^ (circumflex)
The exponentiation operator.
Syntax

a^b

a
is a number or a matrix 
b
is a number

Description
Real numbers
If a
is a real (or complex) number and n
a positive integer, a^n
is equal to the product of n
factors each equal to a
. This also applies for n = 0
unless a = 0
as well; 0^0
is undefined and will generate an error (“zero raised to the power of zero”).
If n
is a negative integer, a^n
is defined as 1/a^−n
unless a = 0
which is again undefined and will generate a program error (“division by zero”).
If a
is a nonnegative real number and q
a positive integer, a^(1/q)
is defined as the unique nonnegative real number ξ
such that ξ^q = a
.
Finally, if a
is a nonnegative real number, p
is an integer and q
a positive integer, a^(p/q)
is defined as [a^(1/q)]^p
, subject to the above restrictions if a = 0
.
This defines a^b
completely for floatingpoint numbers.
For a > 0
, a^b
equals exp(b⋅ln(a))
.
Complex numbers
If a
and b
are complex numbers with a ≠ 0
, then a^b
is defined as exp(b⋅ln(a))
. Notice that this also defines a^b
for a
and b
real, a < 0
, and b
nonintegral.
If a = 0
and Re(b) > 0
, then a^b = 0
.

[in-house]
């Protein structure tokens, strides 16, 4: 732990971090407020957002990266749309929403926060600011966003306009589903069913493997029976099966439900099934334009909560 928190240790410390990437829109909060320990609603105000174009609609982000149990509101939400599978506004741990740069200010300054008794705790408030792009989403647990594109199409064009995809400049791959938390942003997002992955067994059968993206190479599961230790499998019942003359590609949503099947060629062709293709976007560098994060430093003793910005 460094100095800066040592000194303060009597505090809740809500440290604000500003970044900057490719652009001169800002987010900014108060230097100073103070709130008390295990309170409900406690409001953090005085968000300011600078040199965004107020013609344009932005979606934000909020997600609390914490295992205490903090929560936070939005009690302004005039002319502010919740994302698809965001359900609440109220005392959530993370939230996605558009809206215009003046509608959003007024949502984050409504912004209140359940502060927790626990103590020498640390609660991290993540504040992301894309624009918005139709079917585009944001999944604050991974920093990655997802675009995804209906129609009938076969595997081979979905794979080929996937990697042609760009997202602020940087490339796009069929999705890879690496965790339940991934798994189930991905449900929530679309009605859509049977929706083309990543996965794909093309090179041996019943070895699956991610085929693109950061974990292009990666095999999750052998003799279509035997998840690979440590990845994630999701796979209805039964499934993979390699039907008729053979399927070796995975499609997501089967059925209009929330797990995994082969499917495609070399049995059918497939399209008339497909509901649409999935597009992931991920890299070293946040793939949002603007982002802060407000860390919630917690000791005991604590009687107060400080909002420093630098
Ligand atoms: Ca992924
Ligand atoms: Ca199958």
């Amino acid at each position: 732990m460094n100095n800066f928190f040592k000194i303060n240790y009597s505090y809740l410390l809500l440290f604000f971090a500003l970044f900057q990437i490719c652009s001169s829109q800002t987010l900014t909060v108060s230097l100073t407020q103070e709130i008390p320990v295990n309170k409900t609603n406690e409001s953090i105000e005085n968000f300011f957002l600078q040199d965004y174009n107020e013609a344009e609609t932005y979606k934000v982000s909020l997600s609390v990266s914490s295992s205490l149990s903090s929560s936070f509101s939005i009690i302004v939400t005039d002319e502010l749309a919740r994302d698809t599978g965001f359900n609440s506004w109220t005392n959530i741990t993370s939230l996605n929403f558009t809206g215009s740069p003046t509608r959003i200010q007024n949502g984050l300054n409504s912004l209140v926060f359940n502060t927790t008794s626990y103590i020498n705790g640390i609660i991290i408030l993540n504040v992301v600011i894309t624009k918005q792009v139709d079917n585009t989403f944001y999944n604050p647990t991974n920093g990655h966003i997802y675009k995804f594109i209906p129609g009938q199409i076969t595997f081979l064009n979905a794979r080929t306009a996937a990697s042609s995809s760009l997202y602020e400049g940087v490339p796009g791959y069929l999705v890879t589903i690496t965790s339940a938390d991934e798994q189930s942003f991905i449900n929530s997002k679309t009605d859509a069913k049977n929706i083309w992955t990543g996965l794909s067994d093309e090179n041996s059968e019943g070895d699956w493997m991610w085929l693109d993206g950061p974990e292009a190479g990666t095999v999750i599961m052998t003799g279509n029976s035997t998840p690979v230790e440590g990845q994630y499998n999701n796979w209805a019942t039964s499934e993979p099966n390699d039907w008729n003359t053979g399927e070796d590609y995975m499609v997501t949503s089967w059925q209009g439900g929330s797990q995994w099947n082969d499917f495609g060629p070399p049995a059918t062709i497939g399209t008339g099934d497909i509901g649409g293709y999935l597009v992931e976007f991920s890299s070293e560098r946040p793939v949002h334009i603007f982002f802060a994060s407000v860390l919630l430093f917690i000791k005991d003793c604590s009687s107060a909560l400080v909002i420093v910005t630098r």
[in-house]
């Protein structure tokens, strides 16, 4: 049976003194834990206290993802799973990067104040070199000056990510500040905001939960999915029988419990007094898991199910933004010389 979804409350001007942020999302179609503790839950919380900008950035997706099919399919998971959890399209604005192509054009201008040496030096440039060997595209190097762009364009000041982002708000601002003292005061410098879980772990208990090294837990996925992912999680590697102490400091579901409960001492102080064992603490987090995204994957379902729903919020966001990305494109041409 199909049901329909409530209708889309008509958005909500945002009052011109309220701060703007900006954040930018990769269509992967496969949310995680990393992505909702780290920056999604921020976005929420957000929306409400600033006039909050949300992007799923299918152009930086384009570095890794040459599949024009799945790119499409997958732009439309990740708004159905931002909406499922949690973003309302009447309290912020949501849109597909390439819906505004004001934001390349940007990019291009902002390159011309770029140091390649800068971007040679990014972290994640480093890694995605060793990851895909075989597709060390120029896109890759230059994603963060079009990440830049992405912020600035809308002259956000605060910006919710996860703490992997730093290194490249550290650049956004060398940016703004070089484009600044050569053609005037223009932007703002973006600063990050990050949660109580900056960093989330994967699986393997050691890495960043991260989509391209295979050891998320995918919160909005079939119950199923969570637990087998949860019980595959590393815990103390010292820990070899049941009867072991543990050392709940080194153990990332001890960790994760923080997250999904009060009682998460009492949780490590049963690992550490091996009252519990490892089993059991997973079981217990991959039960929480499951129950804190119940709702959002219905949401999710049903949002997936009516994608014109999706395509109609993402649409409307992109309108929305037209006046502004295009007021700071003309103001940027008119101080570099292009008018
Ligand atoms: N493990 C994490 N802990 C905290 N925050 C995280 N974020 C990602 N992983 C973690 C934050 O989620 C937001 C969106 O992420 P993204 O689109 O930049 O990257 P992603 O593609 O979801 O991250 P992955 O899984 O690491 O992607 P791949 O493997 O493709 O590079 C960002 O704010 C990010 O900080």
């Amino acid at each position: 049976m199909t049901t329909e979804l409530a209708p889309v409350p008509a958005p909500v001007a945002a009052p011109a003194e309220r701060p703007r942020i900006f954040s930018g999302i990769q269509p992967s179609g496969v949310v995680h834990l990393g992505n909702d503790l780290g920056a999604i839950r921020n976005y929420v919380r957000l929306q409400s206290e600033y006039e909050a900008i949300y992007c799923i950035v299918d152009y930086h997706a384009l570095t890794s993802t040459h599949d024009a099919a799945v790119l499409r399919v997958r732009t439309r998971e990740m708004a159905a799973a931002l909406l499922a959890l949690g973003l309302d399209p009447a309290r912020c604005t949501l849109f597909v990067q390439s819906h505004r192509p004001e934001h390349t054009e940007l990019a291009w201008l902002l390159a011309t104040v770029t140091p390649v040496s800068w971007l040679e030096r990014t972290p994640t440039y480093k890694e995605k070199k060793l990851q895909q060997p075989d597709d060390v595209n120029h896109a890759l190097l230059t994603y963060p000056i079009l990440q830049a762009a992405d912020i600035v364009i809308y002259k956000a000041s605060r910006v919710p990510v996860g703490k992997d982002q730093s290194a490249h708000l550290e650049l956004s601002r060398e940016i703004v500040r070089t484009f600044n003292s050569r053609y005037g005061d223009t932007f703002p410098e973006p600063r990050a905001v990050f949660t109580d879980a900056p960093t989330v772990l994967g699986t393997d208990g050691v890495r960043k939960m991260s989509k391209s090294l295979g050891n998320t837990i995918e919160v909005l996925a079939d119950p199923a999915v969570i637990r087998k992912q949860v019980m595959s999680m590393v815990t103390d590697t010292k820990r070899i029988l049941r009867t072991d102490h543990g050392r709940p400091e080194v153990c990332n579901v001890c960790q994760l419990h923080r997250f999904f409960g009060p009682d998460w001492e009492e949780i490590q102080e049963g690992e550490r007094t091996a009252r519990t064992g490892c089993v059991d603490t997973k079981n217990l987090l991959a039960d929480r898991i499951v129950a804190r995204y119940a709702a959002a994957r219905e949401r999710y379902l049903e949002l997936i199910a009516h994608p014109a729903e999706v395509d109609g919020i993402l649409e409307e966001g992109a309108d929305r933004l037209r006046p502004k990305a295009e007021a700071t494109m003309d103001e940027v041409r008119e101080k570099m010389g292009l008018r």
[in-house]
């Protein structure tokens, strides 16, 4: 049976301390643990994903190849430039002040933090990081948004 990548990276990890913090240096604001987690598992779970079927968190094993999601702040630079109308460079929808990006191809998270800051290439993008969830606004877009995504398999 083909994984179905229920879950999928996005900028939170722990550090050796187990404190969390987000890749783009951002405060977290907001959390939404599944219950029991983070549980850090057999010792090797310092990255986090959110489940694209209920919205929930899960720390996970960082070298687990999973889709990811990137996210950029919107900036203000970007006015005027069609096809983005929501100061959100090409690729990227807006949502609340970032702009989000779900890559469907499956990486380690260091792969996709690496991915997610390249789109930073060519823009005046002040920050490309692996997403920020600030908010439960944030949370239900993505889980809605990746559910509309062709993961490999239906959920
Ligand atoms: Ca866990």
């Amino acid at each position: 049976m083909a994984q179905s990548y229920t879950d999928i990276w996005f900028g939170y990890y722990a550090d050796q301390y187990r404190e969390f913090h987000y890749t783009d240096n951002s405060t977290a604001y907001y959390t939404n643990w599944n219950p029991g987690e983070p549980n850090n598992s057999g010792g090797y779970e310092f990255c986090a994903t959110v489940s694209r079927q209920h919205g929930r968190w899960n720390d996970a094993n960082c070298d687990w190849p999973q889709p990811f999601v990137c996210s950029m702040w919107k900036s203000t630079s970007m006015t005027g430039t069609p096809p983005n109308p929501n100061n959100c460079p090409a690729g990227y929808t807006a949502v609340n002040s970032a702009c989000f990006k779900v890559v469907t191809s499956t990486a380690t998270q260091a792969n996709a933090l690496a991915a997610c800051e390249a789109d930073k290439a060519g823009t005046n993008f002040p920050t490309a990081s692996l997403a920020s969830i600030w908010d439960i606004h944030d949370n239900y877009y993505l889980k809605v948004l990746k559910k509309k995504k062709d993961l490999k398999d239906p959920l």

Matrices
If A
is a square matrix and n
a nonnegative integer, then A^n
is the product of n
factors all equal to A
, the empty product being the identity matrix the size of A
. This also applies if A
is the zero matrix.
If n
is a negative integer, then A^n = inv(A)^n = inv(A^n)
assuming A
is nonsingular. If A
is singular, A^n
is undefined and generates an error.
A^b
is not defined for nonintegral b
. However, if A
is a positive semidefinite matrix, its unique positive semidefinite square root can be computed as √A
or sqrt(A)
. Computing A^(1/2)
is not supported.
Notes
The ^
operator is implemented by the power
function.
Examples
∑((−1)^n/n!, n, 0, 100)
0.367879441171 (=e⁻¹)
π^i
0.413292116102 + 0.910598499213⋅i
A ≔ ❨❨3, i❩, ❨−i, 2❩❩
⎛ 3 i⎞ ⎝−i 2⎠
A^5
⎛ 450 275⋅i⎞ ⎝−275⋅i 175⎠
A^−2
⎛ 0.2 −0.2⋅i⎞ ⎝ 0.2⋅i 0.4⎠